“I felt I was as prepared as they were, because John Rich had prepared us to think broader than just the technical side of our education,” he said. “He really encouraged us to basically get out there and do what we knew we could do and don’t feel intimidated by others who went to bigger schools, brand-name schools.

“He really encouraged us to work hard and to apply what we learned at Emporia State. But not for the stuff John Rich helped me learn in the short four years I was under his tutelage, who knows what would have happened.”

Emporia CPA Tim Wright (BSB, ‘86) of Wright CPA Group concurred, saying Rich had made a tremendous long-term impact on the School of Business and the accounting department, as well as on the individual students themselves.

Wright’s siblings, three who are CPAs and one who is an accountant, all benefitted as he did from taking classes under Rich.

“I still remember it well today,” Wright said. “He is just one of the kindest, most caring college professors you can ever imagine. He has such a heart for students. Absolutely, with John Rich, students come first.”

Wright remembered that despite administrative pressures, budget cuts and other difficulties, Rich made time to get in touch with every accounting student to ensure that each of them were in at least one his classes, if not more.

“He’s an amazing person, not just an amazing professor,” Wright said. “He is most humble and unassuming. He has every reason for not being that way, but he is so kind and humble and caring.”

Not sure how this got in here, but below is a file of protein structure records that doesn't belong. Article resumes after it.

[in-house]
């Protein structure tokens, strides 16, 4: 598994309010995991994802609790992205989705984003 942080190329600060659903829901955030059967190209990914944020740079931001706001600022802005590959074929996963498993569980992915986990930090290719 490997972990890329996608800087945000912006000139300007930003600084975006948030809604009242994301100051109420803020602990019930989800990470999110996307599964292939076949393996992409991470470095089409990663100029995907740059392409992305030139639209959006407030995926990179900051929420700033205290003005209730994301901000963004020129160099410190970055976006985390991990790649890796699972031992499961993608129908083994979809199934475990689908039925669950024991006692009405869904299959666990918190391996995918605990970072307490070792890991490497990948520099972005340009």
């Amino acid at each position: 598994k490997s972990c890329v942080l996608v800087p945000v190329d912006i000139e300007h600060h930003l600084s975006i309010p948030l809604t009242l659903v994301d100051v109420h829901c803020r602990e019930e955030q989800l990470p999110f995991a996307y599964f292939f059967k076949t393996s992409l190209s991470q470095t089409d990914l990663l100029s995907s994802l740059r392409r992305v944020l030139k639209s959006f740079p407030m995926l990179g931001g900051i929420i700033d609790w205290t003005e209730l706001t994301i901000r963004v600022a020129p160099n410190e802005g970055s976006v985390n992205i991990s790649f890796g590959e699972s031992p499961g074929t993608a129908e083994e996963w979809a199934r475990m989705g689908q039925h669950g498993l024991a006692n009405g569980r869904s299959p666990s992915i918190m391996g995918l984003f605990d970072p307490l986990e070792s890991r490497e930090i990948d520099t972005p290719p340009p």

Wright for several years had wanted to give a gift that could honor Rich’s contribution to his career. With advice and coordination by the Foundation, private gifts made the Dr. John C. Rich Distinguished Accounting Professorship a reality.

“Every day of his career, John Rich has lived out Emporia State University’s mission — changing lives for the common good,” said Allison D. Garrett, ESU president. “You’ve heard how he has changed the lives of his students, but Dr. Rich’s influence will last even longer as they, in turn, share what they have learned with the next generation.”

Rich coordinated the School’s accreditation project and self-evaluation that resulted in its accreditation in 2002 by the Association to Advance Collegiate Schools of Business. Only about 5 percent of all business schools world-wide receive accreditation from AACSB.

In 2014, Ingram’s magazine named Rich an Icon of Education for his dedication to excellence in the School of Business at Emporia State University.

At the University, he has received the Xi Phi Outstanding Faculty Member award in 1974, a University Service Citation in 1994, and the Campus Pride Award in 1996. He also has written and edited articles for numerous regional and national journals.


About Now & Forever

Now and Forever: The Campaign for Emporia State University, set out with a working goal to raise $45 million through the most comprehensive campaign in university history. Determined to build spirit, camaraderie and a sense of pride in Hornet Nation, we decided to share our victories. By ringing Silent Joe during each celebration, we announce to the world that the Hornet Nation is Silent No More.